Nancy Itzel May 1, 2020 Money Worksheets
Another kind of card game can practice your concentration skills. Shuffle a deck of cards and put them down with faced down. Each player has the chance to flip over a card on top. Put them on stack if they match in number or face card picture and if they don't, put them down again and try to recall where they are. Try to remember where the other players turn over the cards so that you can have a hint for your future turns. When all pairs have been found, the games ends and the player with most number of cards wins. This game enables the students to practice their recognition in numbers.
I'm not a proponent of young kids investing in the stock market. But as they get older you can encourage them to think about saving for their future and retirement. Show the older kids stock charts from the past 50-60 years and note the strong upward trend over long periods of time. With 50+ years before they retire, and by starting to save a little bit now, the Compound Interest will kick in big time!
Once my son started working a real job and had taxable income, I made him a deal that if he started an IRA with $500 and $50/month, I would match for the first year. After a couple education sessions, he jumped on it! It's a great way to jump-start their retirement savings AND further teach the greatest wonder of the personal finance world: compound interest.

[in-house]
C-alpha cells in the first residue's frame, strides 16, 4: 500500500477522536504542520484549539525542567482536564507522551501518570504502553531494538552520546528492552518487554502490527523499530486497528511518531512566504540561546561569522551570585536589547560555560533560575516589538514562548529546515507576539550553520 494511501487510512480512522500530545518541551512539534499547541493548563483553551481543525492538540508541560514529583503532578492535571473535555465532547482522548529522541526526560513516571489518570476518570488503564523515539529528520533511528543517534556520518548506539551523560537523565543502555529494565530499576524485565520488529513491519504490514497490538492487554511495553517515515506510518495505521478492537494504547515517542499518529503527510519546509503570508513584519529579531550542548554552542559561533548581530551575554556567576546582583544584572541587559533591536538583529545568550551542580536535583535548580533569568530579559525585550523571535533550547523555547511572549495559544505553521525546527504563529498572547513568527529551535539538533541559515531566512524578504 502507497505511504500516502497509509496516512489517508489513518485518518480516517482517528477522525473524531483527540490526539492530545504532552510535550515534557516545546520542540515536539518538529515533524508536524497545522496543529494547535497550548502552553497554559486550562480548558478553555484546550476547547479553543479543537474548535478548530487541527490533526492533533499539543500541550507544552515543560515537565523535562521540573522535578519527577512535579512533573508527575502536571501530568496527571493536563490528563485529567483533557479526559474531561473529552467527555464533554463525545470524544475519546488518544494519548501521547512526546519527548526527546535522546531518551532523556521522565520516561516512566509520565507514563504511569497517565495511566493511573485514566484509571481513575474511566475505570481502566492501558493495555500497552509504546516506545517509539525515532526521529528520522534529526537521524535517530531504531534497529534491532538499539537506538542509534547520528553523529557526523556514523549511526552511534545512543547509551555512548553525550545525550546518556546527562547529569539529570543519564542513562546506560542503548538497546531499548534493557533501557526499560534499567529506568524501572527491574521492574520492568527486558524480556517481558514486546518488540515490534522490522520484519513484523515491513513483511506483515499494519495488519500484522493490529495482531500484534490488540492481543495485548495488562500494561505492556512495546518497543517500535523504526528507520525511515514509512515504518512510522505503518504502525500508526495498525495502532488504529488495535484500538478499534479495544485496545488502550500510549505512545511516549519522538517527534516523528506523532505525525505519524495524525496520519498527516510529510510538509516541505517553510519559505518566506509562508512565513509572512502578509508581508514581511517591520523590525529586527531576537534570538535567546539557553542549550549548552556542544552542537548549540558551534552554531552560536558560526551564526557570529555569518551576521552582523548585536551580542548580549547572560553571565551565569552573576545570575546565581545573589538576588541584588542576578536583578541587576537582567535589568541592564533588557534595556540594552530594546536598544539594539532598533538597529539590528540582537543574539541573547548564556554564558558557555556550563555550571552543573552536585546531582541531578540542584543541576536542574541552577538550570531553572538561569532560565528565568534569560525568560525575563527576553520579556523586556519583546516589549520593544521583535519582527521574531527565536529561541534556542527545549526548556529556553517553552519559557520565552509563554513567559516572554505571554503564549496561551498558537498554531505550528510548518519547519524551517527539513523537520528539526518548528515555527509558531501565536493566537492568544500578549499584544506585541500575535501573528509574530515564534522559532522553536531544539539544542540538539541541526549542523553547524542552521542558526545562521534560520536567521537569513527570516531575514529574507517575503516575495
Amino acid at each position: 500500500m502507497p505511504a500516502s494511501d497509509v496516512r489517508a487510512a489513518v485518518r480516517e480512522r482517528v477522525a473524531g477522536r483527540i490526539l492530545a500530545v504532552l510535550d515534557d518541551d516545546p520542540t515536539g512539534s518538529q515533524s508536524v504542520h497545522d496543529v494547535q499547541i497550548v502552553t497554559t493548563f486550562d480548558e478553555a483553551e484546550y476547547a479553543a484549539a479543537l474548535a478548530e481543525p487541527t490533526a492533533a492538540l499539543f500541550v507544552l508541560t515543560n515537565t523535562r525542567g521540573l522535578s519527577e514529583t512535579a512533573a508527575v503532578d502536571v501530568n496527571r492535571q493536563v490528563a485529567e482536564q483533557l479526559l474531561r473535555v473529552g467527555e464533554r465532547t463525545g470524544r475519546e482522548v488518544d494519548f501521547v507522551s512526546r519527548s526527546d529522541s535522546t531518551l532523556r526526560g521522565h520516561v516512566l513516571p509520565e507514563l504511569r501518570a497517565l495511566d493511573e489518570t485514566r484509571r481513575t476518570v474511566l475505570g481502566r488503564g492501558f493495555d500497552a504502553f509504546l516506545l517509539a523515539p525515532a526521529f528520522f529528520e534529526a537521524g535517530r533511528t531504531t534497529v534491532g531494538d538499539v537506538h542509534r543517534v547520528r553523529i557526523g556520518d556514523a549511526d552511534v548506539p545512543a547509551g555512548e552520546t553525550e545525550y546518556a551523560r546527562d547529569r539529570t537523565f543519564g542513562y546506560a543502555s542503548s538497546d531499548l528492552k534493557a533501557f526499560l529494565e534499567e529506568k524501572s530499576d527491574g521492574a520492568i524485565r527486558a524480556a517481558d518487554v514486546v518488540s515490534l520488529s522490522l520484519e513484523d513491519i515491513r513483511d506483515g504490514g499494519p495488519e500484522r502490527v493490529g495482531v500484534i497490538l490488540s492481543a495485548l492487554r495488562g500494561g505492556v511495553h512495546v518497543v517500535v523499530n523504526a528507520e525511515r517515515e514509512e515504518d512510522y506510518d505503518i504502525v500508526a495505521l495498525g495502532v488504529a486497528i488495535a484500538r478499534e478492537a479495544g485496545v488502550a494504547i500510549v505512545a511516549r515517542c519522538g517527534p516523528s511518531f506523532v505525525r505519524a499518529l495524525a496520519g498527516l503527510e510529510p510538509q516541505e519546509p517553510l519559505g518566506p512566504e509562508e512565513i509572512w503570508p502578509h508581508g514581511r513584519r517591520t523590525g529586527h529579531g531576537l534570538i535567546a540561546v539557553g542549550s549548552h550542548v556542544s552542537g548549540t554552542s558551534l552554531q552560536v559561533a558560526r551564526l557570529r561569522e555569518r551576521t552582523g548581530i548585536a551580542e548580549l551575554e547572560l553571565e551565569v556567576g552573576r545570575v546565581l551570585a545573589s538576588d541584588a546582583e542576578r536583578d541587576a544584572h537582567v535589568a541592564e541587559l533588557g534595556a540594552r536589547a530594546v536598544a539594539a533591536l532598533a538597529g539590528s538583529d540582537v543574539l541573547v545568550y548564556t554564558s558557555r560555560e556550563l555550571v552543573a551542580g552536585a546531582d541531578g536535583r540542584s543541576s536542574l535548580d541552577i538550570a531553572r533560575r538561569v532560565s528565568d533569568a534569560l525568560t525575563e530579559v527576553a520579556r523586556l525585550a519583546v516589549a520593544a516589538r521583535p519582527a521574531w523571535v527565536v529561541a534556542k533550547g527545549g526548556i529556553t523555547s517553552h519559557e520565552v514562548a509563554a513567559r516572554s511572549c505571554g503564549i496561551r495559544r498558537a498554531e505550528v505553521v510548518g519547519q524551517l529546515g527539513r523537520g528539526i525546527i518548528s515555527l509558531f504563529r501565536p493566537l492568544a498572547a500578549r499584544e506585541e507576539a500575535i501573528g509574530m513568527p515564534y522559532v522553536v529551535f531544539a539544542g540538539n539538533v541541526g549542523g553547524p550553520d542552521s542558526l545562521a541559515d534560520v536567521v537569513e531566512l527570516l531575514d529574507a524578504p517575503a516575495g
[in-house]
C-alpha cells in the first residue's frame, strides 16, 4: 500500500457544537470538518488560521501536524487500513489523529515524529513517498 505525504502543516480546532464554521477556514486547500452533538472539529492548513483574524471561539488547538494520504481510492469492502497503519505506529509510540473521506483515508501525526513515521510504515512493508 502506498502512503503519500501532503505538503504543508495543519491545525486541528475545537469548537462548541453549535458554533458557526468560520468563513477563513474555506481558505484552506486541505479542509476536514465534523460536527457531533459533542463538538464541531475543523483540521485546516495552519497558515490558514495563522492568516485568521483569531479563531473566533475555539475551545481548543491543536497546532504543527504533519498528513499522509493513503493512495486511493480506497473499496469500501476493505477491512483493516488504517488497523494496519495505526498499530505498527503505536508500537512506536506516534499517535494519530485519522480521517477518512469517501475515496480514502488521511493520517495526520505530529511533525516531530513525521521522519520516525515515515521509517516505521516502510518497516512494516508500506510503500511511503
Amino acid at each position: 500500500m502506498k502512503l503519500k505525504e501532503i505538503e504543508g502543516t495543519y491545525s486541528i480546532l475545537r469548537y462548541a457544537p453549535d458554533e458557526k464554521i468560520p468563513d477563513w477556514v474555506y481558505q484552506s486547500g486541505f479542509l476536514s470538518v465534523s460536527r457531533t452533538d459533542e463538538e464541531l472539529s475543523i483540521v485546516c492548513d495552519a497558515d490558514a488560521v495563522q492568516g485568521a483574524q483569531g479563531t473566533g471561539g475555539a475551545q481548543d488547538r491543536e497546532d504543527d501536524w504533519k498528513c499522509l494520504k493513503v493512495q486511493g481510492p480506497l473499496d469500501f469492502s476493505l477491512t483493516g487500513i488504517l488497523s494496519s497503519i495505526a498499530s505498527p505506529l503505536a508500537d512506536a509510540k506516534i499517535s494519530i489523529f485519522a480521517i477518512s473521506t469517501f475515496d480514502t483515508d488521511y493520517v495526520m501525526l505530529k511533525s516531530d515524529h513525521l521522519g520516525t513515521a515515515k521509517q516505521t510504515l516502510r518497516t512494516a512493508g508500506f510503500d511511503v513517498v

Just because your child will be playing fun online games doesn't mean the same value won't be there. Create a comfortable study zone. Turn off outside distractions such as cell phones, radios or TVs. Make sure your child is not tired or hungry so that he or she can focus all attention on learning. Also try to keep the lessons consistent with what is being learned in school. A quick chat with the teacher or signing up for an online newsletter from the classroom are ways to keep tabs on the lesson plans.
Every youngster should be encouraged to designate a percentage for charity. Teaching them to 'give back' is a reward in disguise as they learn how to help other people, causes and organizations. Show them videos of some really poor parts of the world. They'll be glad to give! Ten percent is a typical amount and recommended by most church organizations.
One way to teach them about money is to make a game out of it. Have some change available and let them win the change when asked a question. Make each question a different value. An example would be question number 1 would be worth 3 cents. Lay the money out for them to choose the three cents and if they do it correctly the first time they get to keep the money. Have some prizes at the end of the game so that they can purchase items again counting back the money to you to make that purchase. This will teach them how to count with out them realizing they are learning. To them it is just a game but they will learn how to count money.
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